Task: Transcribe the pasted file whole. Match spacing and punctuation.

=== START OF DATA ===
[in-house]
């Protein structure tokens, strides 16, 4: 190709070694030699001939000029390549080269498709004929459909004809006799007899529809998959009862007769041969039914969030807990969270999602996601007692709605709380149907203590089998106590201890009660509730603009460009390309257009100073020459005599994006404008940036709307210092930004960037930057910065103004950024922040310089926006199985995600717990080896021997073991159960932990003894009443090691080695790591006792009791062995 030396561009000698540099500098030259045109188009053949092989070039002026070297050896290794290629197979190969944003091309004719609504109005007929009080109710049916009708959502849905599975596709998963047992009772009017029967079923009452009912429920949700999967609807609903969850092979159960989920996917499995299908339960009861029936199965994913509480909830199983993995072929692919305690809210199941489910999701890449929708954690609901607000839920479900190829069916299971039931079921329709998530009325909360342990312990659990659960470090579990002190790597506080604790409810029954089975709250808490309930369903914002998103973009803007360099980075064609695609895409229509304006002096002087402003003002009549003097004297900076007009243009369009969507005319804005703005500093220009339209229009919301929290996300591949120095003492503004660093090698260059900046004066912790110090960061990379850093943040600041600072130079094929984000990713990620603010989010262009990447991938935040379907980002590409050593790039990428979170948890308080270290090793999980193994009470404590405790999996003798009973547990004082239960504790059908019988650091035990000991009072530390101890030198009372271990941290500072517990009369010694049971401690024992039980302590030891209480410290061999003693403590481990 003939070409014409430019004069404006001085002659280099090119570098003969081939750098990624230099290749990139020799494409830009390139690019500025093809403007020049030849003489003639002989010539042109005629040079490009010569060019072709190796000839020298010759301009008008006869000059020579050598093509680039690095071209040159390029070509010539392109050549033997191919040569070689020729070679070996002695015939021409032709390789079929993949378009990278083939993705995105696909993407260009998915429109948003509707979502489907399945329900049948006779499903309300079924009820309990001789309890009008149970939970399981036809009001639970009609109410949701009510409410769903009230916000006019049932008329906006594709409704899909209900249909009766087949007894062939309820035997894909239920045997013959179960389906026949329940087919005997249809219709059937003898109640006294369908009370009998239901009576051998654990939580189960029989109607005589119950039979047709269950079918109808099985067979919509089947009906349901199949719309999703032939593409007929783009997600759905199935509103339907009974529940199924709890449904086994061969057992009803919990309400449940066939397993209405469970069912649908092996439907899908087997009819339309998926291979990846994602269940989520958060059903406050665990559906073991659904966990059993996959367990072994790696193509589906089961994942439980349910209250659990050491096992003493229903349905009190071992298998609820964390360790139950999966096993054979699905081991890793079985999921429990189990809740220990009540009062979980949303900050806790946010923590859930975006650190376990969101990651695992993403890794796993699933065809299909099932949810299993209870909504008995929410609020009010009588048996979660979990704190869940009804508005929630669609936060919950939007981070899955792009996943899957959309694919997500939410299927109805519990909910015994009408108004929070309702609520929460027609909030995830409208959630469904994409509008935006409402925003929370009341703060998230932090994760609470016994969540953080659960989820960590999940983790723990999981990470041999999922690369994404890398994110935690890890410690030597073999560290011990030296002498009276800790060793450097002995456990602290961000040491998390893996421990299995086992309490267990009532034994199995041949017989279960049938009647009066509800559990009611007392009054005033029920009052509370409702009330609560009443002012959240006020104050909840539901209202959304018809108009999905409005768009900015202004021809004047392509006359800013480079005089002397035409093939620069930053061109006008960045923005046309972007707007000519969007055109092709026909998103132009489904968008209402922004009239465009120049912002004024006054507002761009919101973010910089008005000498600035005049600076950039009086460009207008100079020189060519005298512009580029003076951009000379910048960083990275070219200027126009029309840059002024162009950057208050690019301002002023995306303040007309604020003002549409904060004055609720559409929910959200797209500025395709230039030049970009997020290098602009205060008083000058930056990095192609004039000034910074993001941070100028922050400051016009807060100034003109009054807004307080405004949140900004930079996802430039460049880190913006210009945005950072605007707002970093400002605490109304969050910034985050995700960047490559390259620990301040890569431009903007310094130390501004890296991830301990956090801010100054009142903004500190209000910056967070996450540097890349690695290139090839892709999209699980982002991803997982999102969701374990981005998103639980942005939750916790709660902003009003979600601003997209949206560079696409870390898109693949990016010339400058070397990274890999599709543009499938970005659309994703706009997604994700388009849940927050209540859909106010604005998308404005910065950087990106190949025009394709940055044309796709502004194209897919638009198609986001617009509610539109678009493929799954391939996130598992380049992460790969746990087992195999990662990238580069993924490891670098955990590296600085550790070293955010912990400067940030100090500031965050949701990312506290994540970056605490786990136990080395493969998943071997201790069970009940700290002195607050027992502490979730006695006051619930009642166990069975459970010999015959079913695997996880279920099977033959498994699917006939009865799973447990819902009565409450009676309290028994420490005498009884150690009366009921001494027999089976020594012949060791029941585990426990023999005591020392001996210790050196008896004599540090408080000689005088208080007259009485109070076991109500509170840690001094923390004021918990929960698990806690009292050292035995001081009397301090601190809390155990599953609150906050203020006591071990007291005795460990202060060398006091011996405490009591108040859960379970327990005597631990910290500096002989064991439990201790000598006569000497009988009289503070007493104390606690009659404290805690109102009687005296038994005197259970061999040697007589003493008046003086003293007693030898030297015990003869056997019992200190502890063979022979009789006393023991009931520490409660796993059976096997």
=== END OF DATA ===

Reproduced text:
[in-house]
């Protein structure tokens, strides 16, 4: 190709070694030699001939000029390549080269498709004929459909004809006799007899529809998959009862007769041969039914969030807990969270999602996601007692709605709380149907203590089998106590201890009660509730603009460009390309257009100073020459005599994006404008940036709307210092930004960037930057910065103004950024922040310089926006199985995600717990080896021997073991159960932990003894009443090691080695790591006792009791062995 030396561009000698540099500098030259045109188009053949092989070039002026070297050896290794290629197979190969944003091309004719609504109005007929009080109710049916009708959502849905599975596709998963047992009772009017029967079923009452009912429920949700999967609807609903969850092979159960989920996917499995299908339960009861029936199965994913509480909830199983993995072929692919305690809210199941489910999701890449929708954690609901607000839920479900190829069916299971039931079921329709998530009325909360342990312990659990659960470090579990002190790597506080604790409810029954089975709250808490309930369903914002998103973009803007360099980075064609695609895409229509304006002096002087402003003002009549003097004297900076007009243009369009969507005319804005703005500093220009339209229009919301929290996300591949120095003492503004660093090698260059900046004066912790110090960061990379850093943040600041600072130079094929984000990713990620603010989010262009990447991938935040379907980002590409050593790039990428979170948890308080270290090793999980193994009470404590405790999996003798009973547990004082239960504790059908019988650091035990000991009072530390101890030198009372271990941290500072517990009369010694049971401690024992039980302590030891209480410290061999003693403590481990 003939070409014409430019004069404006001085002659280099090119570098003969081939750098990624230099290749990139020799494409830009390139690019500025093809403007020049030849003489003639002989010539042109005629040079490009010569060019072709190796000839020298010759301009008008006869000059020579050598093509680039690095071209040159390029070509010539392109050549033997191919040569070689020729070679070996002695015939021409032709390789079929993949378009990278083939993705995105696909993407260009998915429109948003509707979502489907399945329900049948006779499903309300079924009820309990001789309890009008149970939970399981036809009001639970009609109410949701009510409410769903009230916000006019049932008329906006594709409704899909209900249909009766087949007894062939309820035997894909239920045997013959179960389906026949329940087919005997249809219709059937003898109640006294369908009370009998239901009576051998654990939580189960029989109607005589119950039979047709269950079918109808099985067979919509089947009906349901199949719309999703032939593409007929783009997600759905199935509103339907009974529940199924709890449904086994061969057992009803919990309400449940066939397993209405469970069912649908092996439907899908087997009819339309998926291979990846994602269940989520958060059903406050665990559906073991659904966990059993996959367990072994790696193509589906089961994942439980349910209250659990050491096992003493229903349905009190071992298998609820964390360790139950999966096993054979699905081991890793079985999921429990189990809740220990009540009062979980949303900050806790946010923590859930975006650190376990969101990651695992993403890794796993699933065809299909099932949810299993209870909504008995929410609020009010009588048996979660979990704190869940009804508005929630669609936060919950939007981070899955792009996943899957959309694919997500939410299927109805519990909910015994009408108004929070309702609520929460027609909030995830409208959630469904994409509008935006409402925003929370009341703060998230932090994760609470016994969540953080659960989820960590999940983790723990999981990470041999999922690369994404890398994110935690890890410690030597073999560290011990030296002498009276800790060793450097002995456990602290961000040491998390893996421990299995086992309490267990009532034994199995041949017989279960049938009647009066509800559990009611007392009054005033029920009052509370409702009330609560009443002012959240006020104050909840539901209202959304018809108009999905409005768009900015202004021809004047392509006359800013480079005089002397035409093939620069930053061109006008960045923005046309972007707007000519969007055109092709026909998103132009489904968008209402922004009239465009120049912002004024006054507002761009919101973010910089008005000498600035005049600076950039009086460009207008100079020189060519005298512009580029003076951009000379910048960083990275070219200027126009029309840059002024162009950057208050690019301002002023995306303040007309604020003002549409904060004055609720559409929910959200797209500025395709230039030049970009997020290098602009205060008083000058930056990095192609004039000034910074993001941070100028922050400051016009807060100034003109009054807004307080405004949140900004930079996802430039460049880190913006210009945005950072605007707002970093400002605490109304969050910034985050995700960047490559390259620990301040890569431009903007310094130390501004890296991830301990956090801010100054009142903004500190209000910056967070996450540097890349690695290139090839892709999209699980982002991803997982999102969701374990981005998103639980942005939750916790709660902003009003979600601003997209949206560079696409870390898109693949990016010339400058070397990274890999599709543009499938970005659309994703706009997604994700388009849940927050209540859909106010604005998308404005910065950087990106190949025009394709940055044309796709502004194209897919638009198609986001617009509610539109678009493929799954391939996130598992380049992460790969746990087992195999990662990238580069993924490891670098955990590296600085550790070293955010912990400067940030100090500031965050949701990312506290994540970056605490786990136990080395493969998943071997201790069970009940700290002195607050027992502490979730006695006051619930009642166990069975459970010999015959079913695997996880279920099977033959498994699917006939009865799973447990819902009565409450009676309290028994420490005498009884150690009366009921001494027999089976020594012949060791029941585990426990023999005591020392001996210790050196008896004599540090408080000689005088208080007259009485109070076991109500509170840690001094923390004021918990929960698990806690009292050292035995001081009397301090601190809390155990599953609150906050203020006591071990007291005795460990202060060398006091011996405490009591108040859960379970327990005597631990910290500096002989064991439990201790000598006569000497009988009289503070007493104390606690009659404290805690109102009687005296038994005197259970061999040697007589003493008046003086003293007693030898030297015990003869056997019992200190502890063979022979009789006393023991009931520490409660796993059976096997």